Possibly the only thing harder to write than your own resume and cover letter is a recommendation for someone else. And no, I'm not just talking about the recs you feel pressured to write for people you probably shouldn't be recommending in the first place. (Though what follows will definitely make that odious task less painful). Reccs have always been important but in the "reputation economy", they're even more valuable. So you want to get them right. That's why I use the Position-Rationale-Proof Strategy™.

How to plan a recommendation or reference

The Position-Rationale-Proof Strategy from The Word Factory

Completing the PRP

Start with your POSITION since that's the most important thing you want people to know. After that, move to the RATIONALE COLUMN. I like to work across, stating my reasoning and including the proof points, but you can also work down each column. Experiment to find the way that works best for your brain.

Drafting from the PRP

The most obvious way to start drafting is with your POSITION. Putting your opinion or recommendation right up front helps readers know where you stand. Then work across the document from RATIONALE to PROOF and then down. In some cases, you can create one paragraph working all the way across. In others, each RATIONALE or set of PROOF points might need to be its own paragraph.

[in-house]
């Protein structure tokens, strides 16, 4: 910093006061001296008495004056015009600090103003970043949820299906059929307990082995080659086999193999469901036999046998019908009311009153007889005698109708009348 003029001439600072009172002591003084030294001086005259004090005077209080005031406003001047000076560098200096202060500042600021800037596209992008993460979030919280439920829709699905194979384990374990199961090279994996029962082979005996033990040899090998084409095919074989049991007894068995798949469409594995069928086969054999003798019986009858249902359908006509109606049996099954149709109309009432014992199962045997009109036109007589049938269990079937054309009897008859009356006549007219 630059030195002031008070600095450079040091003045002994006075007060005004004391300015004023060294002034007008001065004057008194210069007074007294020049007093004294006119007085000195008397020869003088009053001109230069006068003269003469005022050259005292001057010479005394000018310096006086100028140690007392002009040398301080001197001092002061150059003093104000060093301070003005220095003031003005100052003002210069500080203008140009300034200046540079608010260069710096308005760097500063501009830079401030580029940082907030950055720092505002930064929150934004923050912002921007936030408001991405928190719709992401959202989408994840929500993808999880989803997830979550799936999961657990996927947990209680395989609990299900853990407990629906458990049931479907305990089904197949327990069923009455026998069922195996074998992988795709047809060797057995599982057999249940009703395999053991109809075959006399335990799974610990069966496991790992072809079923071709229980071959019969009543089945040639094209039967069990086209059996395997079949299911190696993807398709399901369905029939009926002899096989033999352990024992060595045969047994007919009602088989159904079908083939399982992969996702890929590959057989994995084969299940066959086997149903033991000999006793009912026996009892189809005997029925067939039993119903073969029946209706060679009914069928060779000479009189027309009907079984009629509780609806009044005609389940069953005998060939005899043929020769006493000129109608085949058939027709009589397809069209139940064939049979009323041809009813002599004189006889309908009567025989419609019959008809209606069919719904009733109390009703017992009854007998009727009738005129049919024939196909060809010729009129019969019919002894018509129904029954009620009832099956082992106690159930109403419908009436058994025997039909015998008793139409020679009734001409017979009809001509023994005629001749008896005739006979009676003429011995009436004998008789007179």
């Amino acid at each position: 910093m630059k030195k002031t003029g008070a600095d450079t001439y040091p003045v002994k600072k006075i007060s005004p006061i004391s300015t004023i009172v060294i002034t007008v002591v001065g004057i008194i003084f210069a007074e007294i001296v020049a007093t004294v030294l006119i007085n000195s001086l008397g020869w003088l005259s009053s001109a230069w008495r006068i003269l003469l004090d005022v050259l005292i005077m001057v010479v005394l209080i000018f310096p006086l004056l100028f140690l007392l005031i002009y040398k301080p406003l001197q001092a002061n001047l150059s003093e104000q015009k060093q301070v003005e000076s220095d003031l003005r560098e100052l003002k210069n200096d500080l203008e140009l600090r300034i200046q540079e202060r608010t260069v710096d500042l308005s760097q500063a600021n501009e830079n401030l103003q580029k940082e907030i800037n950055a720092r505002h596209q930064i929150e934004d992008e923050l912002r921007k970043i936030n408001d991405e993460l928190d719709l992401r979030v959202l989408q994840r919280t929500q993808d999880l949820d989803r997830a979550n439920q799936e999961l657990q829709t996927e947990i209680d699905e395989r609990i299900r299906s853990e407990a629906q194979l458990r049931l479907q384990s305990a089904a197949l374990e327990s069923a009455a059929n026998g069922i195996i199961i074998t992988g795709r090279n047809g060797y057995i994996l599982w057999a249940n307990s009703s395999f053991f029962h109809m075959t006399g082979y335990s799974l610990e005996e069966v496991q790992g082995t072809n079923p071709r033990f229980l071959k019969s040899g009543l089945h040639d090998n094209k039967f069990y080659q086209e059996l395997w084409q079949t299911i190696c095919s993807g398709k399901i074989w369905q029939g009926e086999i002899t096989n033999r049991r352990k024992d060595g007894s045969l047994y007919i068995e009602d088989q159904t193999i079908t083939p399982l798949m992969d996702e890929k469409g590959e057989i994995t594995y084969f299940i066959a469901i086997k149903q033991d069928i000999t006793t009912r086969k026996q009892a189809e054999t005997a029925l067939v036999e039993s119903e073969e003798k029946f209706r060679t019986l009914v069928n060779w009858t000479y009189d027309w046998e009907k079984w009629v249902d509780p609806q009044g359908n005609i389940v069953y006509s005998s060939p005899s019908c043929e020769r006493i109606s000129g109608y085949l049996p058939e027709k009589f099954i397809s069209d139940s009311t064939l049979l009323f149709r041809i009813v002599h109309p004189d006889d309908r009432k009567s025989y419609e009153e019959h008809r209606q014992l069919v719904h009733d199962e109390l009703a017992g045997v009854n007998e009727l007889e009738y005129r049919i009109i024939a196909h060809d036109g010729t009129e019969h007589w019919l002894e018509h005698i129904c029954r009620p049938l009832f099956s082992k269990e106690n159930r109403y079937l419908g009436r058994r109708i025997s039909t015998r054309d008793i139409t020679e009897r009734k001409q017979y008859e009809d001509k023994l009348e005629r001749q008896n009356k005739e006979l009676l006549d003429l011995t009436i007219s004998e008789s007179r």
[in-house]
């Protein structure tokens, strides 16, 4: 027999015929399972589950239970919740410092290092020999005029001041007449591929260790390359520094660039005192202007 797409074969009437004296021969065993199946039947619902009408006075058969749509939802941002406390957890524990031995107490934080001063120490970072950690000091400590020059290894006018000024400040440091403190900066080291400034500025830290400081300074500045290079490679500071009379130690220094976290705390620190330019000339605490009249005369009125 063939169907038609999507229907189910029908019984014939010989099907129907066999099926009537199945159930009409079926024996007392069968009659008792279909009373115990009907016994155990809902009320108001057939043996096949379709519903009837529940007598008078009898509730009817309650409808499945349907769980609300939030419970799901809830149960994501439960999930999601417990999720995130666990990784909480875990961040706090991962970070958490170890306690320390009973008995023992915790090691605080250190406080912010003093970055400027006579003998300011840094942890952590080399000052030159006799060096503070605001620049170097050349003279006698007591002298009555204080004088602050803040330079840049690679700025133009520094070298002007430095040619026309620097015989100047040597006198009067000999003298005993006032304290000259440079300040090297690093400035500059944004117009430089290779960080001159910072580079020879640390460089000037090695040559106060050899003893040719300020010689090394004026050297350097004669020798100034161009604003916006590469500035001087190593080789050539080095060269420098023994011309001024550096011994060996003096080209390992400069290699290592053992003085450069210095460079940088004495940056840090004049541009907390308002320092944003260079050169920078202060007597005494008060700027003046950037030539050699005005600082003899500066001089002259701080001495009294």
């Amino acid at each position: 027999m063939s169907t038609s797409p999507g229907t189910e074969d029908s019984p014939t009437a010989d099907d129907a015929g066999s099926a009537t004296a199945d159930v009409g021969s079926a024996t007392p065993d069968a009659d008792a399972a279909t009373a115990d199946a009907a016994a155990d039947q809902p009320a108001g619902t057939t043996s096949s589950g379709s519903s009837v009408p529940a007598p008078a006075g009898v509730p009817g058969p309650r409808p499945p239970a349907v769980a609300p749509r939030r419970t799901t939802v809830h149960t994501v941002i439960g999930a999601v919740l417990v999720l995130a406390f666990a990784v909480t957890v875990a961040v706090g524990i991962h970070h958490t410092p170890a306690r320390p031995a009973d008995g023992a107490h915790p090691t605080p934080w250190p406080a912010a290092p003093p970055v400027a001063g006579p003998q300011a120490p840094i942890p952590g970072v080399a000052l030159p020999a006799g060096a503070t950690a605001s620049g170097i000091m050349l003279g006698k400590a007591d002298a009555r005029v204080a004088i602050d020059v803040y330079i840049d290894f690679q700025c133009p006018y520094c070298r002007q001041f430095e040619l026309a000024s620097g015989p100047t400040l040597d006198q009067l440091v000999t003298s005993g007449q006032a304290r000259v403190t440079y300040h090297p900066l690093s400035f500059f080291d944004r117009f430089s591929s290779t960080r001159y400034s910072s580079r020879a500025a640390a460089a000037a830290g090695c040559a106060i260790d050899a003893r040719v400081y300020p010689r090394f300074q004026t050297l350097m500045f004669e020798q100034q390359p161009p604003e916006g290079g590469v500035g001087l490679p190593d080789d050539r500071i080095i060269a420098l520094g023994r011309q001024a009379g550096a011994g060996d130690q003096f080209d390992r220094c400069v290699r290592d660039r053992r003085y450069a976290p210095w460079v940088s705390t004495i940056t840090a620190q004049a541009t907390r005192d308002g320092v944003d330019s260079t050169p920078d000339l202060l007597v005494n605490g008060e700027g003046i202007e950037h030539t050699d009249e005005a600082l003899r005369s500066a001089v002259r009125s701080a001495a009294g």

Example recommendation or reference

Here's how I used the PRP to write a recommendation for a colleague who used me as a reference for a cool new gig.

How to write a letter of reference

And here's the result:

Susie is an excellent copy editor. She catches 5 percent more errors than our last copy editor, who was very good. She also knows AP Style cold and has a very strong grasp of spelling, punctuation, usage and grammar. Susie also is responsive and fast. Her turn-around time is very good. Each week, she copy edits an entire newspaper in an afternoon’s time. She always gives a reasonable estimate of the time needed – and usually beats it.

And just so you know, she got the job!

Try this the next time you have to provide a reference or recommendation for someone.

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